Allowing the players to get paid is really the only issue. Other than that, the NCAA already IS the farm system for the pros, and it will always be. There’s no credible farm system that is better for the athlete than college.

          • These quotes from Delany about minor leagues will be the subject of my next blog post. As an overarching preview, I don’t think much of his opinion on this issue.

          • ccrider55 says:

            The free market is working. No one is prevented from starting a pro minor league. In fact there are multiple non college FB alternatives. How’s that working out?

            Delany also emphasizes that the value is in the schools brand, not the transient student athlete.

          • Marc Shepherd says:

            Then I am not sure what exactly you’re disagreeing with. You seem to concur that the additional minor leagues that Delany is calling for are probably not going to happen.

          • ccrider55 says:

            I agree with him that whether or not they occur is not up to the schools, and the imagined “responsibility” to fill the supposed void does not exist.

          • BuckeyeBeau says:

            @MS

            (as an aside, we’ve ended up with two threads…. so, apologies if this end up in the wrong place or has already been discussed).

            You said: “If Delany actually cared about doing right by the athlete, he’d argue for letting kids back into collegiate sports if they turn pro too early, and fail. Delany doesn’t want to pay the athletes, which is fine. But rather than say that directly, he’s trotting out a convoluted argument that he knows is economic nonsense.”

            You also said: “I am just pointing out that Delany is really only concerned with his employers’ self-interest. Rather than just say that, which would come across as crass, he’s suggesting completely impractical things that can’t happen, and would be pretty undesirable for the athletes if they ever did.”

            To the extent, MS, that you are suggesting that making a choice among a group of bad alternatives is not making a choice, I disagree with you 100%. There is no coercion merely because I dislike my choices. Where I live, I have three options for cable/internet. I also have the option to have no cable/internet. I don’t like my choices, but I made one. It is still a choice.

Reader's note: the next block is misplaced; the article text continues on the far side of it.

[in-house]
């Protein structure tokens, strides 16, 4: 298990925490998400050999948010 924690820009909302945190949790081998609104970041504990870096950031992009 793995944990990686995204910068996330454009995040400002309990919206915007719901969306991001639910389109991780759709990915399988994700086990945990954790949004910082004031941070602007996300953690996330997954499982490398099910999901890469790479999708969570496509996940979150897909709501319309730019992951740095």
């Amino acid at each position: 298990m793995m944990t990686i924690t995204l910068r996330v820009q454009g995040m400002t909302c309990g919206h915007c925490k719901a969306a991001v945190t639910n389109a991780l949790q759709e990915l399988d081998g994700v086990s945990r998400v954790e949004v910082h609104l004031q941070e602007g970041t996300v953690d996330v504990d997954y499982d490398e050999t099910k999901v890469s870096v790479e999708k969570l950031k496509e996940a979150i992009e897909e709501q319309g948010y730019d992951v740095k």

The high school athlete is in the same boat and I am not going to be all “boohoohooo” because the athlete doesn’t like his/her choices.

            As for an athlete ‘testing the pro market” but then still being able to come back and play for a college team, let’s think a bit.

            First, we must have an age/time limit. Sure don’t want a 35 year old NFL retiree to go play for a college team. That would be weird. So, let’s say 2 years?

            So, high school kid name Johnson goes and gets a free agent contract with the Bears. He plays, maybe even gets on the field, but ultimately gets cut in year 2. He applies to, say, Toledo, asks to be a walk on, plays for the Rockets and is awarded a scholly by the coach.

            M’eh. I don’t think I would have a problem with that.

          • ccrider55 says:

            There are rules that dock a year of eligibility for each year of participation in an organized sport, after the first year out of HS, professional or not. Allowing for pros to return is far beyond what the schools that make up the NCAA currently find unacceptable practice.

      • greg says:

        “I mean, you can’t just form an NFL minor league tomorrow, and suddenly have fans, TV coverage, etc. ”

        Maybe not a whole new league, but the NFL could change their practice squad size from 6 to 20 tomorrow. A large practice squad would provide more opportunities for guys leaving school early.

        I never understood the NFL model, where a guy gets cut from a team and suddenly has zero support system, zero chance at finding a “football job” anywhere. They go back and lift weights at a friggin high school, waiting for a phone call. I don’t understand why the NFL doesn’t want more of these fringe players to be part of the medical, nutrition, and training program of an NFL team so they can jump back into action if needed. I guess the NFL is too cheap.

        • Marc Shepherd says:

          I never understood the NFL model, where a guy gets cut from a team and suddenly has zero support system, zero chance at finding a “football job” anywhere.

          I think the roster limits in the NFL exist for the same reason as roster limits in all pro sports: to prevent teams from hoarding players. Maybe that theory is outmoded, but all of the pro leagues work basically the same way, except for baseball which has the farm system. But even in baseball there are various limits that are meant to discourage hoarding.